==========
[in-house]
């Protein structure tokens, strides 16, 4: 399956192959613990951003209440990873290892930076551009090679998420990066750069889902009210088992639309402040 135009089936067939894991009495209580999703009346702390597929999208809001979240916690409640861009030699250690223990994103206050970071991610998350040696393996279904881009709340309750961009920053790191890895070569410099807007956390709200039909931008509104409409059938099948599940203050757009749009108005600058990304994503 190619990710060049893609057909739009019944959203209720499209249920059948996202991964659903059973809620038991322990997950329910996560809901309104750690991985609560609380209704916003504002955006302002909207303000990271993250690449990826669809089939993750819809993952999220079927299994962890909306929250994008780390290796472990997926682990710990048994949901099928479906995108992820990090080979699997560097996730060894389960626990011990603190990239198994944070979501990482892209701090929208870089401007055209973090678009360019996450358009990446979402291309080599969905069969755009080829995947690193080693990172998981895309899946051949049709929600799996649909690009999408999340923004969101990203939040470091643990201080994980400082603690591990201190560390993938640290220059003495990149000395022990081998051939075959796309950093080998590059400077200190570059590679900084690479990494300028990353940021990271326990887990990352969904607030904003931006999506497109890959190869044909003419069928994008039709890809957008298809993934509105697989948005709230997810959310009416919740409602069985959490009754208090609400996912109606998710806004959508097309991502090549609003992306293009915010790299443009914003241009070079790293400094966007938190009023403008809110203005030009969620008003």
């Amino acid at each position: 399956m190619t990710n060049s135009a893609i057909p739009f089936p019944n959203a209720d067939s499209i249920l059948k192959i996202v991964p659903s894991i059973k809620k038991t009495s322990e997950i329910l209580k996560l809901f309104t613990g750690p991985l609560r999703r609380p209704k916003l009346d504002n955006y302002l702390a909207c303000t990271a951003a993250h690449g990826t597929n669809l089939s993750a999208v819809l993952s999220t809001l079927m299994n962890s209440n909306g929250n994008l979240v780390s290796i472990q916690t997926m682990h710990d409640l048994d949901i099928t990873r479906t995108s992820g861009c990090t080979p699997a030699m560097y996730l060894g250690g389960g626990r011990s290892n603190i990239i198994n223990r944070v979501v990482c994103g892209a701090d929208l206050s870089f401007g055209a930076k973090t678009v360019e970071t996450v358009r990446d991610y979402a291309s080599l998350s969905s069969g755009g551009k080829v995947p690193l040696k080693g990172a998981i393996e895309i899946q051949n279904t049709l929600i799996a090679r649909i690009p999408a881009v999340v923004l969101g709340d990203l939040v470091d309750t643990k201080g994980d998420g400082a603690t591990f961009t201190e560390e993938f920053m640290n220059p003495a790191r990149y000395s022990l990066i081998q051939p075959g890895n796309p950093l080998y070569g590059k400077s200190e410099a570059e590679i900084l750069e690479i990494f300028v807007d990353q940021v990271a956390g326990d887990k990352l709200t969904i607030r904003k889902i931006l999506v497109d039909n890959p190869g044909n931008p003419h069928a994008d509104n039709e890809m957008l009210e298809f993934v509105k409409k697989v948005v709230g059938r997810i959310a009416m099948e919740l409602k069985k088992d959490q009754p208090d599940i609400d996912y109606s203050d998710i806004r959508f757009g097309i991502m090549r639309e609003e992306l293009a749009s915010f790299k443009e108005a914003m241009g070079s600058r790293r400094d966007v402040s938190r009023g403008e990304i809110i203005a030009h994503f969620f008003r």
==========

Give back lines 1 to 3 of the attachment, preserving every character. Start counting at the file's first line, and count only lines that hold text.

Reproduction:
[in-house]
């Protein structure tokens, strides 16, 4: 399956192959613990951003209440990873290892930076551009090679998420990066750069889902009210088992639309402040 135009089936067939894991009495209580999703009346702390597929999208809001979240916690409640861009030699250690223990994103206050970071991610998350040696393996279904881009709340309750961009920053790191890895070569410099807007956390709200039909931008509104409409059938099948599940203050757009749009108005600058990304994503 190619990710060049893609057909739009019944959203209720499209249920059948996202991964659903059973809620038991322990997950329910996560809901309104750690991985609560609380209704916003504002955006302002909207303000990271993250690449990826669809089939993750819809993952999220079927299994962890909306929250994008780390290796472990997926682990710990048994949901099928479906995108992820990090080979699997560097996730060894389960626990011990603190990239198994944070979501990482892209701090929208870089401007055209973090678009360019996450358009990446979402291309080599969905069969755009080829995947690193080693990172998981895309899946051949049709929600799996649909690009999408999340923004969101990203939040470091643990201080994980400082603690591990201190560390993938640290220059003495990149000395022990081998051939075959796309950093080998590059400077200190570059590679900084690479990494300028990353940021990271326990887990990352969904607030904003931006999506497109890959190869044909003419069928994008039709890809957008298809993934509105697989948005709230997810959310009416919740409602069985959490009754208090609400996912109606998710806004959508097309991502090549609003992306293009915010790299443009914003241009070079790293400094966007938190009023403008809110203005030009969620008003």
């Amino acid at each position: 399956m190619t990710n060049s135009a893609i057909p739009f089936p019944n959203a209720d067939s499209i249920l059948k192959i996202v991964p659903s894991i059973k809620k038991t009495s322990e997950i329910l209580k996560l809901f309104t613990g750690p991985l609560r999703r609380p209704k916003l009346d504002n955006y302002l702390a909207c303000t990271a951003a993250h690449g990826t597929n669809l089939s993750a999208v819809l993952s999220t809001l079927m299994n962890s209440n909306g929250n994008l979240v780390s290796i472990q916690t997926m682990h710990d409640l048994d949901i099928t990873r479906t995108s992820g861009c990090t080979p699997a030699m560097y996730l060894g250690g389960g626990r011990s290892n603190i990239i198994n223990r944070v979501v990482c994103g892209a701090d929208l206050s870089f401007g055209a930076k973090t678009v360019e970071t996450v358009r990446d991610y979402a291309s080599l998350s969905s069969g755009g551009k080829v995947p690193l040696k080693g990172a998981i393996e895309i899946q051949n279904t049709l929600i799996a090679r649909i690009p999408a881009v999340v923004l969101g709340d990203l939040v470091d309750t643990k201080g994980d998420g400082a603690t591990f961009t201190e560390e993938f920053m640290n220059p003495a790191r990149y000395s022990l990066i081998q051939p075959g890895n796309p950093l080998y070569g590059k400077s200190e410099a570059e590679i900084l750069e690479i990494f300028v807007d990353q940021v990271a956390g326990d887990k990352l709200t969904i607030r904003k889902i931006l999506v497109d039909n890959p190869g044909n931008p003419h069928a994008d509104n039709e890809m957008l009210e298809f993934v509105k409409k697989v948005v709230g059938r997810i959310a009416m099948e919740l409602k069985k088992d959490q009754p208090d599940i609400d996912y109606s203050d998710i806004r959508f757009g097309i991502m090549r639309e609003e992306l293009a749009s915010f790299k443009e108005a914003m241009g070079s600058r790293r400094d966007v402040s938190r009023g403008e990304i809110i203005a030009h994503f969620f008003r």